Greene County Arkansas

The Paragould Daily Press

Monday, August 29, 1983


Retiree recalls delivering newspapers in 1912

Though time falls across his memories like a heavy snow, Clyde Hester recalls the long days he spent as an 11-year-old paper carrier for the Daily Press in 1912.

He reported to the paper everyday after school. In 30 minutes, he rolled his 100 papers or so without the benefit of string or rubber bands. He explained the process and the combination of both folding and rolling in such a way that "my papers always stayed folded."

He said he often did not return from his rounds until 9 or 10 p. m.

The son of Tom Hester, a local butcher who owned a slaughterhouse on Linwood Drive, Hester grew up with four sisters and a brother at his birthplace, 408 E. Emerson St.

Hester lives there today with his wife Catherine in an apartment above the garage. His sister Hazel Vaughn lives in the house.

He first went to work with his father in the slaughterhouse during summer vacation when he was 7.  When he delivered papers for the Daily Press, he often did double duty delivering meat for his father. The family had two horses, Joe and Dan, that provided transportation.

In that day few people had any means to keep meat from spoiling, so it had to be delivered fresh daily. Consequently,  Hester's days as early as they had lasted late -- up before dawn to deliver meat to hotels, restaurants and many homes. "There wasn't a house built in town built before 1925 that I haven't been in," he figured, except for the house owned by the butcher who competed with his father.

The only people he remembers from his days at the Daily Press were a press operator named Jeff Henderson and a Linotype operator named Hubert Hooper. Linotype machines set type cast from hot lead and were for years the only means of typesetting, only giving way to electronic typesetting in the past two decades. Completely outdated now, Linotype  machines lie unused in forgotten corners of many newspapers and printers as reminders of another era.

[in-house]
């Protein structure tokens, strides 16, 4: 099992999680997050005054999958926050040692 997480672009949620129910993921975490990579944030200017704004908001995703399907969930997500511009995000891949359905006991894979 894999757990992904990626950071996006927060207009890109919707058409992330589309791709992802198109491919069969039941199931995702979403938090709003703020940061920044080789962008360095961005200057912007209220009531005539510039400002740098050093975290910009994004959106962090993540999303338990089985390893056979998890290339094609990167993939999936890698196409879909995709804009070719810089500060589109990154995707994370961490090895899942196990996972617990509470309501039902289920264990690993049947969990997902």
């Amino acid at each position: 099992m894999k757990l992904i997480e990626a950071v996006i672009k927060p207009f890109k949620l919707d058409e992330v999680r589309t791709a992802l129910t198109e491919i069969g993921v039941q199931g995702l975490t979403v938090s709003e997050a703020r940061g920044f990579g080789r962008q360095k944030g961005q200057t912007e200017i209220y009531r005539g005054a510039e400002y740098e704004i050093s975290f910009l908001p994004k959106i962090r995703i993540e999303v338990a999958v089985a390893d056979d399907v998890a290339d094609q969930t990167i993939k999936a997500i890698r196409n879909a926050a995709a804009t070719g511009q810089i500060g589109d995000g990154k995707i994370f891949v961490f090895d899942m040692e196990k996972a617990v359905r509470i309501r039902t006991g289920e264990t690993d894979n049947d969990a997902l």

The slow method of producing the daily text limited the paper in size and scope. "Of course, the paper wasn't as big as it its now," Hester recalled.

Newspaper delivery has also evolved considerably since Hester made his rounds by horse. Bicycles soon became the chief mode of newsboy transport, followed by another two-wheeled machine -- the motorcycle.

Hester carried the news for only a year, he said. The pay, $10 per month, was the reason. "Couldn't make no money," he explained.

Money was important to young Hester, who was anxious to make his own way. He quit school after the seventh grade to take up his father's trade. He left Paragould in 1927 to go to Memphis to work as a butcher, and subsequently worked in Grenada,  Miss., and Durant, Miss., as well.

A fall disabled him to the point he could no longer handle the large carcasses and he returned to Paragould in 1937. Here, he sold automobiles for Jeff Roland Dodge before retiring with his memories.

Transcribed by: Sandy Hardin

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